And the River Was Like Glass

Life Goes On

The river was perfectly still, like glass, early the morning of September 11th. I'd been home for a few days. My mother had begun to lose motor control of her right leg. We feared this meant the lung cancer for which she'd been treated in the spring had metastasized into her brain.

Our day was already full. Despite the leg problem, Mom was hosting a luncheon for friends at noon. Afterwards other friends would join up for a presentation about one of Mom's many craft passions, scrapbooking.

We'd already had our first cup of tea when Dad turned on CNN to hear the morning news. The first plane -- a small plane, they said at first -- had just hit the World Trade Center. We sat down to learn more. In horror, we watched the second plane hit the South Tower, understanding, instantly, that these strikes were no accident. We sat, mesmerized, horrified, in tears.

At 10, the first call came. "Is lunch still on?" I looked at my Mom. Without hesitation, she answered, "Life goes on."

Still in pajamas at 11, I spoke with Mom's doctor to schedule a brain MRI for that afternoon.

"Already," I thought, "life goes on."

Outside, the river remained smooth, a peaceful reflection of the early-autumn sky, as far as imaginable from the destruction we watched in New York, Washington and Pennsylvania.

My Mom died of metastasized lung cancer on May 1. Some mornings, the river is like glass, just as it was on September 11th. Life goes on.

Written the morning of September 11th, 2002, the first anniversary.

This morning, on the fifth anniversary, the river is again like glass and my Dad reports, "A small flock of giant Canada geese just flew over above the tree tops and the yard is full of small birds of one kind and another, mostly sparrows I do not try to identify. The flocks are gathering and my black ash leaves have fully turned a brilliant yellow, much nicer than most years but not many have dropped yet."

And his friend, our friend, Olya writes, "Sober morning with the background of 9/11 memorial sounds and the moment of silence for the 3,000 people who lost their lives on that day. This moment of history touched deeply my life and made me feel more American than feeling Russian by birth or Italian by marriage. God Bless America!"

Life Goes On.

(c) Copyright 2006 Kitchen Parade
Alanna Kellogg
Alanna Kellogg

A Veggie Venture is home of "veggie evangelist" Alanna Kellogg and the famous asparagus-to-zucchini Alphabet of Vegetables.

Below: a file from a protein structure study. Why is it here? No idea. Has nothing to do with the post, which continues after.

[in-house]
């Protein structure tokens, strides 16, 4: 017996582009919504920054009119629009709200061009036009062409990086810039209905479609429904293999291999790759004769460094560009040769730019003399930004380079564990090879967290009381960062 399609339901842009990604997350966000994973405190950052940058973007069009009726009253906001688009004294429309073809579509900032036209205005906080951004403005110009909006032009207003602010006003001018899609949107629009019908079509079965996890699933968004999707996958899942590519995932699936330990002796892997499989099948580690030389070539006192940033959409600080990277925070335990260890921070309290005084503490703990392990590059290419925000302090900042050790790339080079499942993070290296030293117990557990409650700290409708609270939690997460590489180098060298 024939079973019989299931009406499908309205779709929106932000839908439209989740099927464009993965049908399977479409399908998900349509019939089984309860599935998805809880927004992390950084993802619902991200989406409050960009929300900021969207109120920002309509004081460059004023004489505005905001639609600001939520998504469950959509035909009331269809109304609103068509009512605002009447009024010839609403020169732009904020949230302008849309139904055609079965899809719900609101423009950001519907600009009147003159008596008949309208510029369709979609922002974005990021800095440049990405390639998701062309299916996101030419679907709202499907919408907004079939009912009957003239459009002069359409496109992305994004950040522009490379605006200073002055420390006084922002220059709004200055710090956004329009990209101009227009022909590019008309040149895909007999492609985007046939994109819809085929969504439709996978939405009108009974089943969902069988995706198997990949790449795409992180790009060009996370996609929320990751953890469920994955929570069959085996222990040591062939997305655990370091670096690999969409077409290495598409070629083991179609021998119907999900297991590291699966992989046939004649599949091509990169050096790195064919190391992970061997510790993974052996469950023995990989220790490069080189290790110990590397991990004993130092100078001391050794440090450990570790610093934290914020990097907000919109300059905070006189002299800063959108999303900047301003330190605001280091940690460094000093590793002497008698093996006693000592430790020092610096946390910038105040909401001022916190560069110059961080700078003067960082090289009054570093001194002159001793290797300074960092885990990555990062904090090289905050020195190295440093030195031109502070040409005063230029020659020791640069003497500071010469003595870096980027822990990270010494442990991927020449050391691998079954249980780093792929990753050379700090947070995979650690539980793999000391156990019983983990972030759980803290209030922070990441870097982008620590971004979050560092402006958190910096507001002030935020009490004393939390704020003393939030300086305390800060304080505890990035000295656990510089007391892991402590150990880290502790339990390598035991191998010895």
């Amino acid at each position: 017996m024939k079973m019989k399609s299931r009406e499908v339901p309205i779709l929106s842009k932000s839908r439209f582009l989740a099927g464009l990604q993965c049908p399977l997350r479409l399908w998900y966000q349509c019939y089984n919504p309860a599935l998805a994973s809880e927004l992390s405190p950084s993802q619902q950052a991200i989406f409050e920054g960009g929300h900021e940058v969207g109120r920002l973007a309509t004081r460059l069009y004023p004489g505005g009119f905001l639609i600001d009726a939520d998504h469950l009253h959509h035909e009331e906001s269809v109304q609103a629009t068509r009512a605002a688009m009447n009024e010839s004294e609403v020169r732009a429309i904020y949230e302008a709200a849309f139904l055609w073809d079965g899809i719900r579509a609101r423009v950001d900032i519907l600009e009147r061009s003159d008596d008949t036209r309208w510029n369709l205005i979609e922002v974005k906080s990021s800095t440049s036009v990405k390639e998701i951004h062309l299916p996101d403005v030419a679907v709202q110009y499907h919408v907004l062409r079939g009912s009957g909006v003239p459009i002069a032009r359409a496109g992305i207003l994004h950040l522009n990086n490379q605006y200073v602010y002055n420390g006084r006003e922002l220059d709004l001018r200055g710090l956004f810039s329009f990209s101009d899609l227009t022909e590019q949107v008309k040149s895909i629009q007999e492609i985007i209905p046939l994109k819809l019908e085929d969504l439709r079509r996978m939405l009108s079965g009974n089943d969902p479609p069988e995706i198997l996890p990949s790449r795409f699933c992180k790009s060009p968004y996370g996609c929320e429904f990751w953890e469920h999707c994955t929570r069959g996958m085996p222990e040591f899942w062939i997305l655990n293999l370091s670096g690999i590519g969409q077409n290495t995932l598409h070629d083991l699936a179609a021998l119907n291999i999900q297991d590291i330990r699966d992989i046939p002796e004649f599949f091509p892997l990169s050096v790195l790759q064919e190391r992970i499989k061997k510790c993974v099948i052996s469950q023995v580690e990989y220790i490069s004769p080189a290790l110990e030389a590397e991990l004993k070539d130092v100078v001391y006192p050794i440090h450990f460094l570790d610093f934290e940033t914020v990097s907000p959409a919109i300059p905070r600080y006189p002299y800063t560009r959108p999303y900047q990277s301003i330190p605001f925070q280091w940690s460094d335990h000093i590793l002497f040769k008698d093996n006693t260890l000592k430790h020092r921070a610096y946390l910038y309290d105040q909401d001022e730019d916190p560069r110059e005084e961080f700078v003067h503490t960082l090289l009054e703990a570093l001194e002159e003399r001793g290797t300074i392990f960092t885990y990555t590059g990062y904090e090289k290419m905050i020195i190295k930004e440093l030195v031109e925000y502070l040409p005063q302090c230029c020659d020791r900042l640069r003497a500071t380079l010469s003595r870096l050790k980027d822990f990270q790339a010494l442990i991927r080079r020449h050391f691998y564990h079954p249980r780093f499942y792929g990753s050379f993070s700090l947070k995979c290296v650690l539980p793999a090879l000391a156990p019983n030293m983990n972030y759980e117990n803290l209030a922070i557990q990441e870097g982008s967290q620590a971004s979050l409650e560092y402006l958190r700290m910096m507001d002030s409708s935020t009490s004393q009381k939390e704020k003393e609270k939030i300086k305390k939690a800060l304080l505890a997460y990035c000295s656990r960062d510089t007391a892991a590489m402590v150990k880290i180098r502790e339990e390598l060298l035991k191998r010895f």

1. dearest A, thank you for this. xoxo

  2. Just beautiful. Thank you, Alanna.

  3. Life does go on, even during moments like these. I'm so sorry for your loss...I lost my Grandpa to emphysema and Non-Hodgkins Lymphoma last December.

  4. Really a beautiful post. Thanks for sharing with us.

  5. Yes. And we somehow go on.
    Take care.

  6. Lovely post and moving tribute.

  7. Alanna,

    Your mom sounds like a lovely woman.

    My dad was diagnosed with lung cancer that had metastasized to his brain in January. He's in treatment now and sometimes it takes all my effort to just keep going on.

    Thank you.

  8. Wow. Well written, and very moving.

  9. Alanna, it's not just that you're a wonderful cook and teacher -- you're a wonderful writer. I hope you find time in your life to bless us with more insightful words that all can relate to. Beautiful! Thank you! Becky

  10. Alanna,

    What beautiful words! It's so touching and and certainly very true.

  11. That's beautiful, Alanna. The whole thing. I'm very sorry about your mom. My mother also died of cancer that wound up in her brain (stem). I don't usually have any words, but you found wonderful ones. Thanks.

  12. It is a pleasure to know you through your website and your spirit.


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Thank you for taking a moment to write! I read each and every comment, for each and every recipe, whether a current recipe or a long-ago favorite. If you have a specific question, it's nearly always answered quick-quick. ~ Alanna